• the relative chance that such a sequence of parts of speech would be responsible for us observing the given sentence.
  • $\begingroup$ my dissertation for M.Sc. in mathematics (back in 1986...) was about hidden Markov models in speech recognition :-) $\endgroup$
    – mau
    Jul 23, 2010 at 13:30
  • $\begingroup$ +1 for an excellent introduction to hidden markov chains $\endgroup$
    – SmallChess
    Apr 2, 2015 at 12:34
  • $\begingroup$ @Casebash, Isn't this just plain probability? What's the difference between "Markov chain" and simply "plain probability"? $\endgroup$
    – Pacerier
    Dec 22, 2015 at 18:35

Markov chains are used in Markov Chain Monte Carlo (MCMC). This computational technique is extremely common in Bayesian statistics.

In Bayesian statistics, you want to compute properties of a posterior distribution. You'd like to draw independent samples from this distribution, but often this is impractical. So you construct a Markov chain that has as its limiting distribution the the distribution you want. So, for example, to get the mean of your posterior distribution you could take the mean of the states of your Markov chain. (Ergodic theory blesses this process.)


I had a programming project in college where we generated large amounts of psuedo-English text using Markov chains. The assignment is here, although I don't know if that link will be good forever. From that page:

For example, suppose that [our Markov chains are of length] 2 and the sample file contains

I like the big blue dog better than the big elephant with the big blue hat on his tusk. 

Here is how the first three words might be chosen:

  • A two-word sequence is chosen at random to become the initial prefix. Let's suppose that "the big" is chosen.

  • The first word must be chosen based on the probability that it follows the prefix (currently "the big") in the source. The source contains three occurrences of "the big". Two times it is followed by "blue", and once it is followed by "elephant". Thus, the next word must be chosen so that there is a 2/3 chance that "blue" will be chosen, and a 1/3 chance that "elephant" will be chosen. Let's suppose that we choose "blue" this time.

  • The next word must be chosen based on the probability that it follows the prefix (currently "big blue") in the source. The source contains two occurrences of "big blue". Once it is followed by "dog", and the other time it is followed by "hat". Thus, the next word must be chosen so that there is a 50-50 probability of choosing "dog" vs. "hat". Let's suppose that we choose "hat" this time.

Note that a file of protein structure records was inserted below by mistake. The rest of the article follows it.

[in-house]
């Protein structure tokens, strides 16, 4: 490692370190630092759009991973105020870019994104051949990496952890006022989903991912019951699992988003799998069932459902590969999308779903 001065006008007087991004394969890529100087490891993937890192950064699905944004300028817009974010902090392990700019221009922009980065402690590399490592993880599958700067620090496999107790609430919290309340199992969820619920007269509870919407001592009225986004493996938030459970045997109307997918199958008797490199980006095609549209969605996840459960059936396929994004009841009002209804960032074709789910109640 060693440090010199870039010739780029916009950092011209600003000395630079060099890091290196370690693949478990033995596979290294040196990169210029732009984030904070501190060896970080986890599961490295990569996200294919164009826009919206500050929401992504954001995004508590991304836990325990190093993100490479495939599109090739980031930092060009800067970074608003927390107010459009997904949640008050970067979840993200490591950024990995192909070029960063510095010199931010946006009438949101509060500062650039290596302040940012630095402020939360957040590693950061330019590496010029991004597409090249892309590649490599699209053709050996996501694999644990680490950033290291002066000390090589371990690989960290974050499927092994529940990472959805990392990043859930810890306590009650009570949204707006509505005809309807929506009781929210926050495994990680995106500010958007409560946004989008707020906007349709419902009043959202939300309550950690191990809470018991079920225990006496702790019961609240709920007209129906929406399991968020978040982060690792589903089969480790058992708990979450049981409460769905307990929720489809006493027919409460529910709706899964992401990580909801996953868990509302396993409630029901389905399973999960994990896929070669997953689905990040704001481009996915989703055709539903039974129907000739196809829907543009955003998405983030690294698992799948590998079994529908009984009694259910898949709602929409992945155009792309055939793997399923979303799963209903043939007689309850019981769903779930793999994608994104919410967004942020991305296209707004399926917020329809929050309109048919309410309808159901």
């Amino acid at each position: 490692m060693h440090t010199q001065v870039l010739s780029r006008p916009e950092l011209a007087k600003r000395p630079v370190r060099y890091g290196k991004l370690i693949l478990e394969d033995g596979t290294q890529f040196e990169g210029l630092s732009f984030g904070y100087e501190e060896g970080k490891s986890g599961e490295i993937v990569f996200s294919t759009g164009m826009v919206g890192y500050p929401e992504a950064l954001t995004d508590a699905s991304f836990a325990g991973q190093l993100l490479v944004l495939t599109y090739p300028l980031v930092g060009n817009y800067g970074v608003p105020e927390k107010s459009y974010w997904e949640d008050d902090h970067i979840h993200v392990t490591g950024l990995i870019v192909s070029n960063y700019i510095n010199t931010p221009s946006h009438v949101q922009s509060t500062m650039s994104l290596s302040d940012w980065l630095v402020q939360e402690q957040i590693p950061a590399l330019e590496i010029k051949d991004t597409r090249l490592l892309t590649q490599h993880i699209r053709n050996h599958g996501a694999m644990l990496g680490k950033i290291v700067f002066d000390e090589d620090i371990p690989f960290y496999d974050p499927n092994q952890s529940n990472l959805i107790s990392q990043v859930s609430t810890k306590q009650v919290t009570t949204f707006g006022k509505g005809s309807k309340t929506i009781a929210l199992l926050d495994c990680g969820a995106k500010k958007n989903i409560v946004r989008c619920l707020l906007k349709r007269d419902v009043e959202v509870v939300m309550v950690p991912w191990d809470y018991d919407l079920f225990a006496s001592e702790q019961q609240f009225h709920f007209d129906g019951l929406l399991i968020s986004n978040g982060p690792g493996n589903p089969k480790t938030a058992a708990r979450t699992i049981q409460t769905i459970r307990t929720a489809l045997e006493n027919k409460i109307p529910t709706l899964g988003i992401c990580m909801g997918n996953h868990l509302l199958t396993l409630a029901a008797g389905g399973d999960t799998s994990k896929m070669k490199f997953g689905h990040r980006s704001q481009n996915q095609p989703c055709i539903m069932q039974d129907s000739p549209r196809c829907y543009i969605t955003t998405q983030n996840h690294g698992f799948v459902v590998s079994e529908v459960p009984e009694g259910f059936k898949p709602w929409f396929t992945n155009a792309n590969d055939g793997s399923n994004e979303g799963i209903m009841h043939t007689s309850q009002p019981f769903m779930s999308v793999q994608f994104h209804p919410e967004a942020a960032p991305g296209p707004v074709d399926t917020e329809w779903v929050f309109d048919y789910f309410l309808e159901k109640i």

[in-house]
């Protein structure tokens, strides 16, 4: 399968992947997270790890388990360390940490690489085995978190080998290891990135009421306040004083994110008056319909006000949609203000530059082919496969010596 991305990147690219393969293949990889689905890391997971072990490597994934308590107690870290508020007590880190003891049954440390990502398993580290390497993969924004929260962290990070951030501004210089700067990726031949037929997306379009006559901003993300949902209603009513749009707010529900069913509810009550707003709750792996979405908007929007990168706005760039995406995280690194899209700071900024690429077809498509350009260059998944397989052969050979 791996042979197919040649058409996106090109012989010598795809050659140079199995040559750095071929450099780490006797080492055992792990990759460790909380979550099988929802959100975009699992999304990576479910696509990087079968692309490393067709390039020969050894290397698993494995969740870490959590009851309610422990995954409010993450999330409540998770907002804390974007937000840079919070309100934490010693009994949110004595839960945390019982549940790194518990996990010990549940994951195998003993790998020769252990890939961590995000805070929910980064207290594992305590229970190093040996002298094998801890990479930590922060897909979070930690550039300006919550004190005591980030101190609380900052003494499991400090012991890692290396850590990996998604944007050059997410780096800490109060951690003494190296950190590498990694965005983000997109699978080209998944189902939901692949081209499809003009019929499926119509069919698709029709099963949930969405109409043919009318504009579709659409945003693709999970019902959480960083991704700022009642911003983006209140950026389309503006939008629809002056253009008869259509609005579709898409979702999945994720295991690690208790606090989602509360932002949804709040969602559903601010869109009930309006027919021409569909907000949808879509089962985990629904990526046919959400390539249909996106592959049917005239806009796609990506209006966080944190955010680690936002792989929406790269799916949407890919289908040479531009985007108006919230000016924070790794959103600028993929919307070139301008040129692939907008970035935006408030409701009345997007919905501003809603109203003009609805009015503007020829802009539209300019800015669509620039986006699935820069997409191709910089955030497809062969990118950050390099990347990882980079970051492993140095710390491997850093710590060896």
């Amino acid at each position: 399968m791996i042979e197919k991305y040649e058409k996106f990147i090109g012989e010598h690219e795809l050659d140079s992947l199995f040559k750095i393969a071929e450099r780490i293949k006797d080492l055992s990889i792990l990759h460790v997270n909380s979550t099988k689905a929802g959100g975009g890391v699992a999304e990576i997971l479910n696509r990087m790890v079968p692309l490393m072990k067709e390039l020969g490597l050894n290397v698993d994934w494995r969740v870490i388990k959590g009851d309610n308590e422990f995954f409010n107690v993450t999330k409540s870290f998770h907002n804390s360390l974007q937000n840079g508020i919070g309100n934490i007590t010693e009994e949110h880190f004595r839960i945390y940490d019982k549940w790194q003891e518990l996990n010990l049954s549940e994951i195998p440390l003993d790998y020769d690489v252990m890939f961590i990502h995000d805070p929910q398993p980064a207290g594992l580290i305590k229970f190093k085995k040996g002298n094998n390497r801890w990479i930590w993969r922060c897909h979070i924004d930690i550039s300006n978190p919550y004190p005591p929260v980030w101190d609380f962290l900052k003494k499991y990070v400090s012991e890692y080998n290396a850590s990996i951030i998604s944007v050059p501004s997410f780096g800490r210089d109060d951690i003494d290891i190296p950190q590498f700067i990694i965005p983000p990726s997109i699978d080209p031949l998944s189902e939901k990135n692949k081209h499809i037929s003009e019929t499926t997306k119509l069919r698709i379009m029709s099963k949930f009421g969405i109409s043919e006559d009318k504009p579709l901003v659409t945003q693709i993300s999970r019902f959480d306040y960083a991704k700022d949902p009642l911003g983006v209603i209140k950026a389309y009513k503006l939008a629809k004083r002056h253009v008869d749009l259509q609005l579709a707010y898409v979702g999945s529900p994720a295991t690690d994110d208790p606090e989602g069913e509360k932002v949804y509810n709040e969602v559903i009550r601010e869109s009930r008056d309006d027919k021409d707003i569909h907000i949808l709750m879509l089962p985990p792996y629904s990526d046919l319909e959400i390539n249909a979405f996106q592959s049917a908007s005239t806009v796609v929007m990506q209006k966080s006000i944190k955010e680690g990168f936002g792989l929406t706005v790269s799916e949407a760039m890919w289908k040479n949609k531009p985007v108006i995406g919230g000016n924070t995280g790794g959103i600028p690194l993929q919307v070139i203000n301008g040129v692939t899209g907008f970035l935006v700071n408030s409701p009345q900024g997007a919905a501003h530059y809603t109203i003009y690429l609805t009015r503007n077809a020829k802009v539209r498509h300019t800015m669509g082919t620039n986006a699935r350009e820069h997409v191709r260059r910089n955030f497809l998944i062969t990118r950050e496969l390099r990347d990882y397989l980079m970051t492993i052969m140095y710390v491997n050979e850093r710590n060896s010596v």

• The next word must be chosen based on the probability that it follows the prefix (currently "blue hat") in the source. The source contains only one occurrence of "blue hat", and it is followed by "on". Thus, the next word must be "on" (100% probability).

  • Thus, the first three words in the output text would be "blue hat on".

You keep going like that, generating text that is completely nonsensical, but ends up having sort of the same "tone" as the original text. For example, if your sample file is the complete text of Alice In Wonderland (one of the texts we tried it on) then your nonsense comes out kind of whimsical and Carrollian (if that's a word). If your sample file is The Telltale Heart, you get somewhat dark, morbid nonsense.

Anyway, while not a rigorous, formal, definition, I hope this helps give you a sense of what a Markov chain is.

  • $\begingroup$ +1 Fantastic example, this is exactly the context in which I had encountered Markov Chains. Whish I could vote up more than once. $\endgroup$
    – Adam C.
    Jul 31, 2010 at 6:37
  • $\begingroup$ @MatrixFrog, I'm going to leave the same comment as math.stackexchange.com/questions/544/… $\endgroup$
    – Pacerier
    Dec 22, 2015 at 18:37